Are you a good boss?

When you take the big decision to set up a UK company, you will be managing a diverse range of workers from many different backgrounds. So, what makes a good boss?

Lead by example
Employees have far greater respect for a boss who walks the walk rather than merely just talks the talk. After all, where’s your credibility if your staff feel unable to ask you for guidance and help in times of crisis. Always seek to lead by example.

Honesty and integrity
No one likes working for a boss who misleads clients and tries to rip them off. Always demonstrate honesty and integrity in all your dealings with customers and staff. This will gain the trust and respect of your workers who will treat you and your company in the same way.

Listen and ask
Two-way communication is vital for a good staff/management relationship. Ask your employees what they think about new projects, software systems or product design.

Inclusion in management decisions and research enhances an individual’s sense of value to the company and you may well receive some extremely useful and constructive feedback. Make sure that you keep everyone in the loop about new developments, changes in company policy and the like. Employees do not like being kept in the dark about matters concerning their future!

Empower your workers
No-one likes to feel powerless; a good boss allows his staff a little discretion and flexibility. Be prepared to step in with discreet correction if necessary and avoid being heavy handed with your directions and instructions. Allow your staff a little scope to make decisions and solve problems and you’ll be pleasantly surprised with how much they appreciate the freedom.

The right toolkit
No-one can perform a role to their absolute best if they don’t have the right tools for the job. It’s vital that staff have the correct procedures in place such as the right software and systems, appropriate hardware and training. Being adequately equipped helps to build confidence which can only improve performance and boost staff morale.

Give and take
If you allow your staff a degree of flexibility and understanding when you deal with domestic emergencies and personal issues, they will repay you with loyalty a thousand times over. On that occasion when you need to ask them to work late to meet an important order, they won’t hesitate to help you out because you did the same for them.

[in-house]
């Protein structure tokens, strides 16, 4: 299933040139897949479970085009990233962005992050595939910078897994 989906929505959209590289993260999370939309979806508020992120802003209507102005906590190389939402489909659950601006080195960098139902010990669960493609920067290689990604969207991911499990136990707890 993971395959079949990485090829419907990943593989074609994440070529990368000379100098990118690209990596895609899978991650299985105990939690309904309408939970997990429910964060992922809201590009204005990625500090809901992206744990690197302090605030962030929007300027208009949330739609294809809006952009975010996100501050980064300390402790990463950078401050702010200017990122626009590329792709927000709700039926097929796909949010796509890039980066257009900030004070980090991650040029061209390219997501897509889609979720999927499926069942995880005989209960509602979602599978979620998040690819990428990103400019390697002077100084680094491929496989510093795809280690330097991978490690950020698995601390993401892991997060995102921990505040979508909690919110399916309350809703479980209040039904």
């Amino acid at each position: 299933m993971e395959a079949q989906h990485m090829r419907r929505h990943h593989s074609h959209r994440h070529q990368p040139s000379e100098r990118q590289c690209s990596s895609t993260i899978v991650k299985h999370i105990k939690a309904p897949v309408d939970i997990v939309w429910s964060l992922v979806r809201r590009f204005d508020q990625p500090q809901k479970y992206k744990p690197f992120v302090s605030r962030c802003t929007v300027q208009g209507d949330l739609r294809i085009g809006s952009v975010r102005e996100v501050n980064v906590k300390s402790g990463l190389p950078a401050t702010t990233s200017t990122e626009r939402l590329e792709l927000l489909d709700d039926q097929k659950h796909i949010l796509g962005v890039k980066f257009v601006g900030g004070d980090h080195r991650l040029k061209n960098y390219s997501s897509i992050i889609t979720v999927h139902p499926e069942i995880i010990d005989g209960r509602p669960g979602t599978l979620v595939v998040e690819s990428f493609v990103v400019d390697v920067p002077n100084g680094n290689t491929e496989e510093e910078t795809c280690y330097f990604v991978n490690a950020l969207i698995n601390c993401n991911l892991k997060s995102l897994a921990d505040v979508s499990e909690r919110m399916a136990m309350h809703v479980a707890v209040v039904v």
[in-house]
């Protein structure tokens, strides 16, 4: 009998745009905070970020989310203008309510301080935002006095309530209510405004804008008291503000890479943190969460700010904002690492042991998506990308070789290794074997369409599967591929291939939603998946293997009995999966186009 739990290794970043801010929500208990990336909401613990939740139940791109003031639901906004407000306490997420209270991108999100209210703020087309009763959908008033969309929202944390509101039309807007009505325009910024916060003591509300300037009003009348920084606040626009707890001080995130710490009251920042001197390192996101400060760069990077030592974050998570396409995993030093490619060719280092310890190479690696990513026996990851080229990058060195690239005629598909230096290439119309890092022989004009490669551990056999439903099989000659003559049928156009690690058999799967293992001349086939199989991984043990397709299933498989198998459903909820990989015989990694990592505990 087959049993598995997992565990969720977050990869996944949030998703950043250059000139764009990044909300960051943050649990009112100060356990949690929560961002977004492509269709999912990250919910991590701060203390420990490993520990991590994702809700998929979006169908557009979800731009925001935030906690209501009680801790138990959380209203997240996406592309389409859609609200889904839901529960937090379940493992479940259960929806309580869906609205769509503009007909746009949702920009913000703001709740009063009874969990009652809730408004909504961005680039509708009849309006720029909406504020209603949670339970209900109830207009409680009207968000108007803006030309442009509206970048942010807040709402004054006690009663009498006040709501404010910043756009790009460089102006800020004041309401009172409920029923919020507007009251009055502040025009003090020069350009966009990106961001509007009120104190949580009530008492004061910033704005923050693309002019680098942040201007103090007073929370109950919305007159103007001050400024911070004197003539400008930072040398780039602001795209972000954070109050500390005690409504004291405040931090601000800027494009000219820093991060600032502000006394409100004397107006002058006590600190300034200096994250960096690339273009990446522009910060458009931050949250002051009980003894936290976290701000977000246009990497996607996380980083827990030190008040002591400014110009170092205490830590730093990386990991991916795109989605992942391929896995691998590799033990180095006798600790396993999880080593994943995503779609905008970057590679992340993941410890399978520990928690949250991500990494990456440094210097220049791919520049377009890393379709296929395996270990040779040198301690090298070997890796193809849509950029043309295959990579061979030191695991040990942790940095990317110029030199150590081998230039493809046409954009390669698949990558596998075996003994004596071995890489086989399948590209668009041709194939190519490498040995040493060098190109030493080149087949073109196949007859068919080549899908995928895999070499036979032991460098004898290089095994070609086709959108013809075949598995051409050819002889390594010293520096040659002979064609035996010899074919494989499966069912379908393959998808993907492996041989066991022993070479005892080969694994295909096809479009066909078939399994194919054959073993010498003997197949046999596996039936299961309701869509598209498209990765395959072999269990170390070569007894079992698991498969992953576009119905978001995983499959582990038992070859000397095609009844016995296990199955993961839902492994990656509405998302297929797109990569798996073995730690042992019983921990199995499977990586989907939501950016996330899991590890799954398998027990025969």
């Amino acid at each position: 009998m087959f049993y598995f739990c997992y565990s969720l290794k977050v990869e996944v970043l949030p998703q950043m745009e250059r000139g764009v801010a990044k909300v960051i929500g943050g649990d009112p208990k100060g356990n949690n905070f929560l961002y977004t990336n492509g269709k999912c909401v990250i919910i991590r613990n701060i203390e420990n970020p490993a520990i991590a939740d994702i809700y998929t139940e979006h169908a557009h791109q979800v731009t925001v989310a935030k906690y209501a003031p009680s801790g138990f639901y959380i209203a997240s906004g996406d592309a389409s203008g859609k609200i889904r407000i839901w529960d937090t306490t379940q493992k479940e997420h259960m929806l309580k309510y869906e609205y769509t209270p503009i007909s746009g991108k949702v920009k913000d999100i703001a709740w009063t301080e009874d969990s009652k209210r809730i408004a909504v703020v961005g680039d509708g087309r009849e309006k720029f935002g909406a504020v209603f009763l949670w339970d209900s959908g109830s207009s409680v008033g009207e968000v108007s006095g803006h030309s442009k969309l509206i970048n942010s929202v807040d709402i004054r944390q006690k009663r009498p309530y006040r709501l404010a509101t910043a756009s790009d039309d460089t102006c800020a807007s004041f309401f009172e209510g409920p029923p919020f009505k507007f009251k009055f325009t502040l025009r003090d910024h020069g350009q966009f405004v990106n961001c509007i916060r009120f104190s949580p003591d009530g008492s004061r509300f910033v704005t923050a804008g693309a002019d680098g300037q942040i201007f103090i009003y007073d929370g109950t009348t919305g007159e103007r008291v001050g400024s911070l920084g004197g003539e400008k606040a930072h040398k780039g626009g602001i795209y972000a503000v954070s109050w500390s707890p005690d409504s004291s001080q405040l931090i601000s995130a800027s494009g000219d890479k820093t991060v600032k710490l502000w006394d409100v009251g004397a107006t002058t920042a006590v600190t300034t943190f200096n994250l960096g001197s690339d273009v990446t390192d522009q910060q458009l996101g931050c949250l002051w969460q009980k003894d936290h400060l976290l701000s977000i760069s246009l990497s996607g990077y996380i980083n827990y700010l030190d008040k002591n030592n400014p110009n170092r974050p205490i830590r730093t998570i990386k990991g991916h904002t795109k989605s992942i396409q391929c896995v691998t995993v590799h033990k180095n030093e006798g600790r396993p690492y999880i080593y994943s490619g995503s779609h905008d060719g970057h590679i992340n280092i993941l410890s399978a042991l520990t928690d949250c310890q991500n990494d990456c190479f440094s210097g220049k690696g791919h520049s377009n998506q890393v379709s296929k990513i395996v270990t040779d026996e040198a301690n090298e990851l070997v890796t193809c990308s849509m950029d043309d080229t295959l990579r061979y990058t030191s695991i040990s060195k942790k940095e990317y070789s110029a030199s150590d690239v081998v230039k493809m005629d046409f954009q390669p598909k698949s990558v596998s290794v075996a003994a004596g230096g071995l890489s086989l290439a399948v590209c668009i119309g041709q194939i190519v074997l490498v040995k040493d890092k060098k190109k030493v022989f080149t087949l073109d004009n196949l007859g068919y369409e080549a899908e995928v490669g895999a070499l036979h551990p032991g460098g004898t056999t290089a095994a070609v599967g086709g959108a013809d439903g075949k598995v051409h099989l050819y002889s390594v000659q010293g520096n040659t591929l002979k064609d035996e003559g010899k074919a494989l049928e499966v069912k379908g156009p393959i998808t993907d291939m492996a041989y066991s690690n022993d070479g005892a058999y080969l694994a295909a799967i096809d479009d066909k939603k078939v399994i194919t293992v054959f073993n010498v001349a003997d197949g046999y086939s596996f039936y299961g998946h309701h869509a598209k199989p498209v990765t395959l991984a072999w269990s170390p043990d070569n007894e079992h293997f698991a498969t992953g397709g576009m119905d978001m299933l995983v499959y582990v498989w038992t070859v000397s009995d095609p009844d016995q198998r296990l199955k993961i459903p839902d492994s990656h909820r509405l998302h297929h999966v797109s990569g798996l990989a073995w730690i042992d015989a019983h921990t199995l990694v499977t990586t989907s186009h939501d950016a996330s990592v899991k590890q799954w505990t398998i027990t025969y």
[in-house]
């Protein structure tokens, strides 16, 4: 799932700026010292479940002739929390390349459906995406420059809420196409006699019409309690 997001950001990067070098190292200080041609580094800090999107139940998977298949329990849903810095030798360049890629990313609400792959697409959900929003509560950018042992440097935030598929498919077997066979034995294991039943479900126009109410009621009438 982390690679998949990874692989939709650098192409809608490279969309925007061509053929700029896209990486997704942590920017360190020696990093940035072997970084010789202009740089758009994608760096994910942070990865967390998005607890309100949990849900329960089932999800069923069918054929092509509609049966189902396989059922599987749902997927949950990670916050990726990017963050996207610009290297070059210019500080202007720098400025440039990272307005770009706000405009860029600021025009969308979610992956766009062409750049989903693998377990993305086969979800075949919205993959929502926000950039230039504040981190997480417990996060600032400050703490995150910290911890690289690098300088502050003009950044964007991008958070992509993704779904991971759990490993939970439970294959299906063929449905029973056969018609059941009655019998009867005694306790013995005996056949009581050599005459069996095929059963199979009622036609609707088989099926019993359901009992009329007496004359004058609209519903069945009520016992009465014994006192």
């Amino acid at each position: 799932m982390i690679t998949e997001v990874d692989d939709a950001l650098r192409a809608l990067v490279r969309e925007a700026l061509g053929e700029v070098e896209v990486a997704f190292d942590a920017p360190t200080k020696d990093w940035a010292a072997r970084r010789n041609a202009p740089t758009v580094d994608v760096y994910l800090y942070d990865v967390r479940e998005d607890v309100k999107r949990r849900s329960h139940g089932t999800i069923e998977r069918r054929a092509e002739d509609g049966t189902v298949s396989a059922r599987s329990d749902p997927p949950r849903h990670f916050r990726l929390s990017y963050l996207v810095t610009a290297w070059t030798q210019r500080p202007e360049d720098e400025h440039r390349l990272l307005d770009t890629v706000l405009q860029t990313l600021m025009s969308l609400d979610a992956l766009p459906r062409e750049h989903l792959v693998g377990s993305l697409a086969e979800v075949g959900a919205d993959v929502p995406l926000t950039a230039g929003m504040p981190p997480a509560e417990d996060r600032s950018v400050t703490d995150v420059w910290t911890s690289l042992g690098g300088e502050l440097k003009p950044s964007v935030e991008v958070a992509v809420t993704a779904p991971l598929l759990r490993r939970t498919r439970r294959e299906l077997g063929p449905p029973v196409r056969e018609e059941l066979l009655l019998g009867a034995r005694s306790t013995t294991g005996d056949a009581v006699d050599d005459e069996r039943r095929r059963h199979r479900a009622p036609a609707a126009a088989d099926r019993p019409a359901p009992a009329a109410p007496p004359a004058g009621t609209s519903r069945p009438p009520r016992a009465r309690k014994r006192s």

Help your business achieve success
Ask yourself: if I were looking for a job, would I want one with this company working for this boss? If the honest answer to that is ‘yes’, you’re on the right lines. However, if you’re looking for help with your people management, contact us at Goodwille. We’re here to help with a range of services for those looking to set up a UK company or to help their business achieve expansion success.

HR tips: how to manage your remote employees

With over four million UK workers now regularly working for home, it seems businesses are slowly coming round to the benefits of allowing their employees to work remotely. But, with distractions aplenty, no pressure to be productive and a lack of supervision, how do you ensure flexibility works out for both the staff and the business?

Here are four top tips for managing your remote workers:

1. Set overarching goals
When employees are present in the office, it’s easy to keep an eye on their workflow and what they’re achieving, whether that’s through regular meetings or informal conversations. Forbes recently reported that 93% of employees are at their most productive when they work from home, but how do you translate this into trackable achievements?

It’s important to set goals to ensure things are getting done, whether on a daily, weekly or monthly basis, but try not to micromanage. After all, if you can’t trust the person to do their job, what are you letting them work from home for?

2. Make use of technology
There are a plethora of online tools and software applications out there to track where people are up to with tasks and to communicate what needs to be done, so use them!

Whether it’s a ticketing system to allow you to know when a job has been completed, a fully-integrated project management system or simply Skype, communication regarding work doesn’t have to stop just because staff aren’t in the office.

3. Be flexible
In an office, 9 to 5 is the norm and is often unavoidable, but such strict scheduling isn’t always necessary when someone is working from their home office.

If employees are required to be online at these times, make it clear to them, but also outline that hours are flexible if other things need to be prioritised. Your employees will appreciate your acknowledgement that a work/life balance needs to be maintained.

4. Be open
Remote working can be isolating. As well as encouraging staff to make use of co-working spaces and the like, ensure you let them know that you’re approachable and there to listen to any questions or concerns they may have. If possible, set up regular face-to-face meetings or ‘office days’ so workers can meet up and talk things through.

At Goodwille, we can act as HR advisers to keep you up to date with current UK best practice. If you need help and advice on how to manage your remote employees, get in touch with us today.